The name “Stephen King” is synonymous with horror and indeed with movies in general. With such famous associations as “The Shining,” “Carrie,” “Misery,” “Salem’s Lot,” “Pet Cemetery” as well as “The Shawshank Redemption” and “The Green Mile,” not to mention television horror “It,” “The Tommyknockers” and “The Stand,” the King brand is one that continues to carry weight and recognition.
A Good Marriage is unlikely to achieve the classic status of “Misery” or “The Shining,” but it still manages to evoke decent tension and effectively convey a sense of the terrible amidst the mundane. Set in King’s beloved Maine in a pleasant neighborhood reminiscent of “Carrie” and “It,” A Good Marriage focuses on Darcy (Joan Allen, “The Bourne Legacy”) and Robert (Anthony LaPaglia, “Without a Trace” TV series) Anderson, the happy couple with everything — a nice house, plenty of money, beautiful children, professional success, good hobbies and a 25th wedding anniversary attended by friends and family. Yet amidst these celebrations, dialogue and news footage drop hints about a serial killer in the region, while later on a horror movie on the TV causes consternation. Director Peter Askin and screenwriter King open the film with a sinister monochrome sequence, making it clear that there is a dark side to this tale.
This foreshadowing is possibly a mistake, as it makes later revelations less shocking than they might have been. That said, part of the pleasure of horror is the utilization of familiar tropes, so as events develop the viewer can enjoy the steady reward of expectation. Askin paces these scenes carefully, while director of photography Frank G. DeMarco uses just the right amount of handheld cinematography to express unease and discordance. Meanwhile, Danny Bensi and Saunder Jurriaans’ evocative score helps create a brooding, menacing atmosphere and Sharon Lomofsky’s production design combines a detailed home environment with succinct ironies — a cushion embroidered with the words “KINDNESS MATTERS” — and generic echoes — pictures of birds at the Andersons’ home recall the taxidermy of “Psycho.” In the midst of this careful design, Allen and LaPaglia convincingly portray a couple deeply familiar with each other, complete with affectionate quirks such as notes and pet names for each other.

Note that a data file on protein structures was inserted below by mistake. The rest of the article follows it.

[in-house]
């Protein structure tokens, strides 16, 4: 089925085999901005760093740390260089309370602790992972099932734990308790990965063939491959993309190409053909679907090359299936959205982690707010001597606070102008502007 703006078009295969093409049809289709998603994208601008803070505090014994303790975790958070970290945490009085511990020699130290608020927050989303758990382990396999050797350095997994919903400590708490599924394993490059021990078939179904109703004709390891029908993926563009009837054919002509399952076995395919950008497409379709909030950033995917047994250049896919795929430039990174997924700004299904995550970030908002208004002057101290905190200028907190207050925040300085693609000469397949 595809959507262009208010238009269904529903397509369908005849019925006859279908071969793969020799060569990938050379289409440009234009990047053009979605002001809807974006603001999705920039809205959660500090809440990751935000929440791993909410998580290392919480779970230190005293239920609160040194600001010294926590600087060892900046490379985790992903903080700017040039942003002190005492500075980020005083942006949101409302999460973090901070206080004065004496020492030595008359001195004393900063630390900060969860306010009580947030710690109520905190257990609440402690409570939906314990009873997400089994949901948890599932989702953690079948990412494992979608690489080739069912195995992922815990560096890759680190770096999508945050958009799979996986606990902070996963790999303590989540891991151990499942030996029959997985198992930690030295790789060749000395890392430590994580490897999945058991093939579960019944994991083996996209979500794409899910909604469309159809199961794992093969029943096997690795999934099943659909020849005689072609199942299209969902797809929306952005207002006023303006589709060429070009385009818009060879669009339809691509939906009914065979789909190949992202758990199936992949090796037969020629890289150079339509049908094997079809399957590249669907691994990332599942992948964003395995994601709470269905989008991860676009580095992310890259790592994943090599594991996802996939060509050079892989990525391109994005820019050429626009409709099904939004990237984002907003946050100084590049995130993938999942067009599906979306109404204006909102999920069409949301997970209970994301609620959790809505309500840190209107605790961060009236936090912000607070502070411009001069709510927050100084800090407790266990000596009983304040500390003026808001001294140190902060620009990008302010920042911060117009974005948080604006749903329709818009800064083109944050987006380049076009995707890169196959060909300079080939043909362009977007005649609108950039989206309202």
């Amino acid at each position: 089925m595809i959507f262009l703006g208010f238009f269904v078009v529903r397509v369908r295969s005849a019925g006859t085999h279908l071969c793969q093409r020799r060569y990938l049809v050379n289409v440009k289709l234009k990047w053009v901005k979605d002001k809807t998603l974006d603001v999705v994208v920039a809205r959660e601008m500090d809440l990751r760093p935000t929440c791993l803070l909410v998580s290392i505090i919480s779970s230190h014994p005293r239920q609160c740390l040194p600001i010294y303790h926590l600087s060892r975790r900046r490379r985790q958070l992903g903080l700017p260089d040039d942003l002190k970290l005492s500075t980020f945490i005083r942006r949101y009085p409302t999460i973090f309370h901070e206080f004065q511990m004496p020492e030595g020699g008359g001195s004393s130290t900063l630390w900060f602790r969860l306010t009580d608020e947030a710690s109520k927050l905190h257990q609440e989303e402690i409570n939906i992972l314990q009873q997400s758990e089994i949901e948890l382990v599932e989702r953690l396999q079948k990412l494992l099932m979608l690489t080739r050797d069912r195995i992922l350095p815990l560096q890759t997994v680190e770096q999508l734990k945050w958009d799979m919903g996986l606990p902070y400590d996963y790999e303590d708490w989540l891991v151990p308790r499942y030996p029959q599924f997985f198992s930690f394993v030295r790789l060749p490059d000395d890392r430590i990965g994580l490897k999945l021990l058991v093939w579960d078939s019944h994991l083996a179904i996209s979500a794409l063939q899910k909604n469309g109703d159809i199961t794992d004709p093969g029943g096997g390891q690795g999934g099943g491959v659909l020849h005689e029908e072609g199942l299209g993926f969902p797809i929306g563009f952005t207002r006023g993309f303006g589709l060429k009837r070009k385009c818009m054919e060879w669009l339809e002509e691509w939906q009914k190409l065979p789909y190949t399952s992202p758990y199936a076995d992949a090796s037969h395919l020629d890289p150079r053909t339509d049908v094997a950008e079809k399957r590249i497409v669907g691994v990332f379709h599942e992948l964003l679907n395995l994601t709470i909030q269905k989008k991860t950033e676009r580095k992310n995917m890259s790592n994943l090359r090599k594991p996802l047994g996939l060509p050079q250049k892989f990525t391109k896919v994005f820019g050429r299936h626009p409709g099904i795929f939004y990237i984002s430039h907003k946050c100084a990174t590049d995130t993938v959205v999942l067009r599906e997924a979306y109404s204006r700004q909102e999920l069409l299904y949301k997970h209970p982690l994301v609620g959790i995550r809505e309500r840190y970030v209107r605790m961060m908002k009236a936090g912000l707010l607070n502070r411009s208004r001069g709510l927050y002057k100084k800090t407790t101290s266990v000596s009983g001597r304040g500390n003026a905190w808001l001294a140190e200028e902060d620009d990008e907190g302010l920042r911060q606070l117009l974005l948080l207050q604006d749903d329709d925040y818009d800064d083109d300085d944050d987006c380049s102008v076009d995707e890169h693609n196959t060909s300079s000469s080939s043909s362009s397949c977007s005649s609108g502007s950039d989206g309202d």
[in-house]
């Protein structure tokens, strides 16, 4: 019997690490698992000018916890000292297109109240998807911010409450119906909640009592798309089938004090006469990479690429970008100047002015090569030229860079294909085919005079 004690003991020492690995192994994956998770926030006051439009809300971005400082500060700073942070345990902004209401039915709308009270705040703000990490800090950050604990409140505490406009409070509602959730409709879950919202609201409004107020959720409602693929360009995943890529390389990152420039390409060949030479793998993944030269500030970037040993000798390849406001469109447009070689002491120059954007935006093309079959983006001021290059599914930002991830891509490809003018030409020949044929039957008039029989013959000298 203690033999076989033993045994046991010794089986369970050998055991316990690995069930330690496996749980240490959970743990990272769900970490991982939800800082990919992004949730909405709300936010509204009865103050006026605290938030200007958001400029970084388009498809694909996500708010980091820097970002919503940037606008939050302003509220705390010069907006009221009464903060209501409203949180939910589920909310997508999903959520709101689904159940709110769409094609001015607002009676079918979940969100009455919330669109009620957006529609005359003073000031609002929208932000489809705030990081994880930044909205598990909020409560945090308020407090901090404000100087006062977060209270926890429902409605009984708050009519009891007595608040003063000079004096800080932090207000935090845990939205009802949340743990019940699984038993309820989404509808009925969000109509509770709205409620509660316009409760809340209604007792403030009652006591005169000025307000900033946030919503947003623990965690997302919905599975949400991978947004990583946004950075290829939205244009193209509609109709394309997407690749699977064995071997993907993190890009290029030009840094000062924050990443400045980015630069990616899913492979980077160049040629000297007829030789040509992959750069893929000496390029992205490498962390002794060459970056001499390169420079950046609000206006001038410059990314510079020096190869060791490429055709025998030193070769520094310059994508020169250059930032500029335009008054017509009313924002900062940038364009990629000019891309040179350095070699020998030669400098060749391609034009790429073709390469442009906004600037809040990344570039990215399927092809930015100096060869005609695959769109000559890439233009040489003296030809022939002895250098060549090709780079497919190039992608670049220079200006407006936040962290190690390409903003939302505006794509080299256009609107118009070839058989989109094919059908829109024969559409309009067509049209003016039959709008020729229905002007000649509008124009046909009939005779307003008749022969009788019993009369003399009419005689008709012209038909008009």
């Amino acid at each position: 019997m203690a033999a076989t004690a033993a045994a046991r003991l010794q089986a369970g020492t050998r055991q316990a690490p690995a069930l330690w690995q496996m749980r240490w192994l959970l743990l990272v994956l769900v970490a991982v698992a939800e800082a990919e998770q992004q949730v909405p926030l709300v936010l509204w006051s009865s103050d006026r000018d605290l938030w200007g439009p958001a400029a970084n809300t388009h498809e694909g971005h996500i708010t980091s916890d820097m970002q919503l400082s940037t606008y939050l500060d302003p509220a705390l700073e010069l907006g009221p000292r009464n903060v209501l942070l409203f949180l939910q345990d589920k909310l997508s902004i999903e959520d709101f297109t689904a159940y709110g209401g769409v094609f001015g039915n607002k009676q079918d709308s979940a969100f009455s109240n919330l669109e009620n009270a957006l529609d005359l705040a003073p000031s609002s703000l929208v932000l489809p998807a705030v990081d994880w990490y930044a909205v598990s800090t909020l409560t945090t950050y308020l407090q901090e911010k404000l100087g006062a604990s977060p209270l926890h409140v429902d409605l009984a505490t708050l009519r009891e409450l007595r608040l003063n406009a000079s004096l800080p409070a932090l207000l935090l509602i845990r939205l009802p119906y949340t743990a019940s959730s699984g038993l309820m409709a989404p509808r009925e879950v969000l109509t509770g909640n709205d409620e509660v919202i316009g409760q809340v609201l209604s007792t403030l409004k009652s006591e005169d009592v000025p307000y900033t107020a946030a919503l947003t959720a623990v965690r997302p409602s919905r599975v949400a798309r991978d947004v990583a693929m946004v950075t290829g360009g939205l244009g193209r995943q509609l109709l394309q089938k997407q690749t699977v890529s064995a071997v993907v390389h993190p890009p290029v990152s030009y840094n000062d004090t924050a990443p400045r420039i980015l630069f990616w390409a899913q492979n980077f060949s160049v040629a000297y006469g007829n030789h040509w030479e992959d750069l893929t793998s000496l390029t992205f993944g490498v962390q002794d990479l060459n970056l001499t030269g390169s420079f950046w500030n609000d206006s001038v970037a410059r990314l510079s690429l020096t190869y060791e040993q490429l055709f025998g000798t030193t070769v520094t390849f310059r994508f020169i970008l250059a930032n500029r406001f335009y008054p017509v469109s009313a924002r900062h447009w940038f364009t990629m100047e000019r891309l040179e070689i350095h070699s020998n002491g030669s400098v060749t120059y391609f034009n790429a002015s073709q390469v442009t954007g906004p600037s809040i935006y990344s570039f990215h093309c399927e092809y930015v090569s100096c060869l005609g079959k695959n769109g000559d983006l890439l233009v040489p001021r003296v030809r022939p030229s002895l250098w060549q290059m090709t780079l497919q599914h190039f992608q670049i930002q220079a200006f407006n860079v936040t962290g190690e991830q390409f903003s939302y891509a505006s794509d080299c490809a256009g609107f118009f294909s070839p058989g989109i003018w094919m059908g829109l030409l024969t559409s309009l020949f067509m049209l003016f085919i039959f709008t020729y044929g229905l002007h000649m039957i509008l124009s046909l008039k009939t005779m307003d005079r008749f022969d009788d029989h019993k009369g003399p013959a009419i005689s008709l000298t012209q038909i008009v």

The pet names do prove a little irritating — “bad bad girl” and “naughty boy” are rather creaky — and there is some obvious and distracting product placement of Apple and Bing. Surreal moments suggest there may be something supernatural at work, due to King’s back catalog, and these moments are slightly jarring as they are actually dreams or fantasies. But for the most part A Good Marriage draws the viewer in nicely over its first act, letting us get comfortable with the Andersons so that we can subsequently get uncomfortable if not overly surprised with the subsequent revelations. Once the big reveal is past, a peculiar sense of expectation weighs over the second act, as it seems evident that something more will happen, and it could go one of several ways. As Darcy and Robert continue going through the motions of their titular union, the viewer may wonder if they will pool their resources or turn on each other. As a result, when the next major revelation occurs, it is also not a great surprise, but it is handled effectively and draws the viewer’s sympathy in a particular direction.
This sympathy means that the viewer finds questionable actions understandable and can admire the skill with which these actions are executed (pun intended). It also demonstrates the manipulative effects of cinema. Early in the film we are aligned with one character as they make disturbing discoveries. Later we follow this same character as they do questionable and potentially disturbing things, but we go with it because we have shared this character’s perspective. The intimate cinematography follows characters around the house, evoking a sense of claustrophobia and near panic. The surreal moments mentioned earlier are from one perspective and so help audience alignment further. As a result, we are suitably aligned when events take a twist that, while not surprising, is still gripping and arresting.
The film comes close to being stolen, however, by a last act turn from Stephen Lang (“Conan the Barbarian”) as Detective Holt Ramsey. Ramsey is a generic cliché who appears throughout the film in the background, observing the events with a shambling gait and constant coughing. He therefore echoes such detectives as Humphrey Bogart’s Sam Spade and Philip Marlowe as well as Jack Nicholson’s Jake Gittes in “Chinatown.” But much like Tommy Lee Jones’ Samuel Gerard (“The Fugitive”), Lang turns this cliché into something fascinating. His two scenes with Allen are electrifying as the two actors spark off each other in scenes that are brilliantly understated, as they discuss issues of morality and righteousness. While A Good Marriage is not a striking horror film, the last act intrusion of Ramsey takes it into more philosophical territory about what is justifiable and how one lives with questionable acts.
Twenty years ago, Lang and Allen both appeared in Michael Mann’s “Manhunter,” a truly striking, compelling and in places terrifying watch. A Good Marriage pales in comparison to that earlier serial killer thriller and is ultimately not a great film, nor even a particularly good one. Taken on its own merits though, it is an effective watch and worth seeing for Lang’s appearance alone.